The IMF Transcript of the release of the April 2017 Global Financial Stability Report suggests that global financial stability has improved in the last six months. They say global growth could strengthen, and deflation risks could continue to fade. This would benefit emerging markets and advanced economies alike, even as interest rates and monetary policies normalize. [DFA Note – more upward pressure on mortgage rates!]
However, the IMF warns that failing to get the policy mix right could reverse market optimism.
As Maury Obstfeld explained yesterday at the release of the World Economic Outlook, economic activity has gained momentum. We have greater confidence in the outlook. Hopes for reflation have risen. Monetary and financial conditions remain highly accommodative. Investor optimism over the new policies under discussion has boosted asset prices.
But failing to get the policy mix right could reverse market optimism. It could also ignite new downside risks to financial stability. In the United States, policies could increase fiscal imbalances and could push up interest rates and global risk premia. A shift toward protectionism globally could drag down trade and growth, triggering capital outflows from emerging markets.
The loss of global cooperation on regulatory reforms could reverse some of the gains that have made financial systems safer. Markets expect these adverse developments will be avoided and policymakers will implement the right mix of policies. In the United States, this means policies that will invigorate corporate investment. In emerging markets, this means addressing domestic and external imbalances to enhance resilience to external shocks. Finally, in Europe, this means that policies will have to strengthen the outlook for banks by tackling the structural causes of weak profitability. That is why the focus of this report is on “Getting the policy mix right”.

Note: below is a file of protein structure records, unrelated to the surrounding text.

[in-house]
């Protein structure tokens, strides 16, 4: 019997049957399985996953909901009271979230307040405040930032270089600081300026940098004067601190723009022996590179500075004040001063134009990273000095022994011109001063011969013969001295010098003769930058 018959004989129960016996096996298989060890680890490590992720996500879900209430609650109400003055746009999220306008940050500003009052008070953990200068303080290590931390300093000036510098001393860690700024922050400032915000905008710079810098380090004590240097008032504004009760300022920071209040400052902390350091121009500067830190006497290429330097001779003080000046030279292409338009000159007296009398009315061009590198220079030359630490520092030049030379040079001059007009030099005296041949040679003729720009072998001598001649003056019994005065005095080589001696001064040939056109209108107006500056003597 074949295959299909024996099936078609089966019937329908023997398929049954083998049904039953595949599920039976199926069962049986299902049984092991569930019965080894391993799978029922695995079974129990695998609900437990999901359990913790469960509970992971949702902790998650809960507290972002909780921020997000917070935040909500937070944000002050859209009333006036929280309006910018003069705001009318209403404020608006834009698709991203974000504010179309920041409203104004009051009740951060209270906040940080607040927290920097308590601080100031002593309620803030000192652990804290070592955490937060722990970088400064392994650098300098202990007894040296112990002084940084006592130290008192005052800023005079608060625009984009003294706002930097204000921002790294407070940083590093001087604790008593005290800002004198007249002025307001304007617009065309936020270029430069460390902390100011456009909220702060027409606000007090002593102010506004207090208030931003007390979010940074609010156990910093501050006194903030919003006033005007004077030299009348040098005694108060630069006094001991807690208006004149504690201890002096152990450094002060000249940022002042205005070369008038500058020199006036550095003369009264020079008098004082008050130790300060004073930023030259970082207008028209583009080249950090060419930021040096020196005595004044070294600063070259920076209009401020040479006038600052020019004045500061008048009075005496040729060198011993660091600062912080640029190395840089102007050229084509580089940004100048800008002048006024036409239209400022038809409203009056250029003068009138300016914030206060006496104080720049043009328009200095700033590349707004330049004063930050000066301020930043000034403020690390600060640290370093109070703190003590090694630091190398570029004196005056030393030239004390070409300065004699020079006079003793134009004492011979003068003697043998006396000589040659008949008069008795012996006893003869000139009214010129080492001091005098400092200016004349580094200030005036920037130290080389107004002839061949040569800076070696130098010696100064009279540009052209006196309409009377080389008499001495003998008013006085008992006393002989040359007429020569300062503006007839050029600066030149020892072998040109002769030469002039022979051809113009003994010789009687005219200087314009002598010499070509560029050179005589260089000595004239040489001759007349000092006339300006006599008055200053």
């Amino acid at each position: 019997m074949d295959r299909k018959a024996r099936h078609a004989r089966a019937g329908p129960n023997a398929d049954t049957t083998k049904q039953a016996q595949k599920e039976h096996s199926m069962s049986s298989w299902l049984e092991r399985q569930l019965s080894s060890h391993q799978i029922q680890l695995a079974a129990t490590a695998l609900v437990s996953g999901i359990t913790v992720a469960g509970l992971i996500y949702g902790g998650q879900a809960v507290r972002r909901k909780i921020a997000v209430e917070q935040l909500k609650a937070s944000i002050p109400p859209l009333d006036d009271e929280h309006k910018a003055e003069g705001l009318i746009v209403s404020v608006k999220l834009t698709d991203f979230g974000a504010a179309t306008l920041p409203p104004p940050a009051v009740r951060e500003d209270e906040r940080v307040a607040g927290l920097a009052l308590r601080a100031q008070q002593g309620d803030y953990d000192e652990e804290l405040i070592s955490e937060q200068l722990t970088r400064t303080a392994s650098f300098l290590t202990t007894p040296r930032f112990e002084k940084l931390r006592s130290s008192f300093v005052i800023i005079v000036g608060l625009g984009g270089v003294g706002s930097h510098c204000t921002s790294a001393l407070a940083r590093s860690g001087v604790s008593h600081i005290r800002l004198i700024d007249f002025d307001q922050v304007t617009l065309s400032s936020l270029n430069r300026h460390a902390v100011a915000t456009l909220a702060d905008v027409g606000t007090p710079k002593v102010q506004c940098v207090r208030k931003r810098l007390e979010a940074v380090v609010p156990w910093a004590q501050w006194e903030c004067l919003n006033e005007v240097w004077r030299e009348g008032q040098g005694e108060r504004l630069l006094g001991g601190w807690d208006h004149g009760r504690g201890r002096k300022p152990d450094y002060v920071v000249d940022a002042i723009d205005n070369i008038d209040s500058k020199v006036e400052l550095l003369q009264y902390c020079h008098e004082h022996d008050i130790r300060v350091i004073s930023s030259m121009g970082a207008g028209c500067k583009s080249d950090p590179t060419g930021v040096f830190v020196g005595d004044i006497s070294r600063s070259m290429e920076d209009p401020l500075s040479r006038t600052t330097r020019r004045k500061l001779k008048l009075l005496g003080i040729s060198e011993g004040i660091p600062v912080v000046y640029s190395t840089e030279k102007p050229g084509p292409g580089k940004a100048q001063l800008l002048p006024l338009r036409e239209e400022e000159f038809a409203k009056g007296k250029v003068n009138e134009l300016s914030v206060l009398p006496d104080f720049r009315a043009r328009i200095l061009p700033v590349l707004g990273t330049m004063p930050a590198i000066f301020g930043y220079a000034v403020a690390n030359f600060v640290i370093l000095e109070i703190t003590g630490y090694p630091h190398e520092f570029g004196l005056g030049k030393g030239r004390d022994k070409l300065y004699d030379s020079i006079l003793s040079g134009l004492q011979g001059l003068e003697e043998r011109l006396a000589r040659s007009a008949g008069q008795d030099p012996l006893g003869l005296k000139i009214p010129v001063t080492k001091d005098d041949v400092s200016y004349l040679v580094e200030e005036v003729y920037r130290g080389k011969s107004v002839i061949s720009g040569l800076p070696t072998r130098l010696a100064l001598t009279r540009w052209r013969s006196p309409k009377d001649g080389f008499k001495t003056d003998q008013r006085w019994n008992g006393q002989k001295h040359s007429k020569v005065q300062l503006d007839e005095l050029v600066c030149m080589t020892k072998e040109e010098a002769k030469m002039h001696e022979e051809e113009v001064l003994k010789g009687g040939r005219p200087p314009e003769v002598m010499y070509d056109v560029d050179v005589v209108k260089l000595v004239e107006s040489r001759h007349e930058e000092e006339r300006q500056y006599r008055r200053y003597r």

Let me now turn to the key policy questions. First, can the corporate sector in the United States support a safe economic expansion? Investment spending has been languishing for over 15 years now. Recently, discussions of corporate tax reform, infrastructure spending, and reductions in regulatory burdens have boosted confidence. This could herald a much‑needed rebound in investment to build for the future.
The good news is that many firms have the capacity for capital expenditures. Increased cash flows from corporate tax reform could bring about increased investment. This would be welcome rather than financial risk taking, such as the acquisition of financial assets and using debt to pay out shareholders. The bad news is that sectors accounting for almost half of U.S. investment—namely, energy, utilities, and real estate—are already highly levered. This means that expanding investment, even with tax relief, could increase already elevated debt levels.
Why is this a problem? A sharp rise in interest rates—for example, owing to increased financial imbalances—could push corporate debt servicing capacity to its weakest level since the crisis. Under such a scenario, corporates with some $4 trillion of assets may find servicing their debt challenging. This is almost a quarter of the assets we capture in our analysis.
In an integrated world, what happens in advanced economies has repercussions for emerging markets. We all remember the taper tantrum in 2013, when interests rose sharply and emerging markets suffered badly. Is this time different? With the right policy mix, it can be.
Global growth could strengthen, and deflation risks could continue to fade. This would benefit emerging markets and advanced economies alike, even as interest rates and monetary policies normalize. So far, we have been on this good path. But emerging market economies could face trying times. In fact, political and policy uncertainty in advanced economies opens new channels for negative spillovers.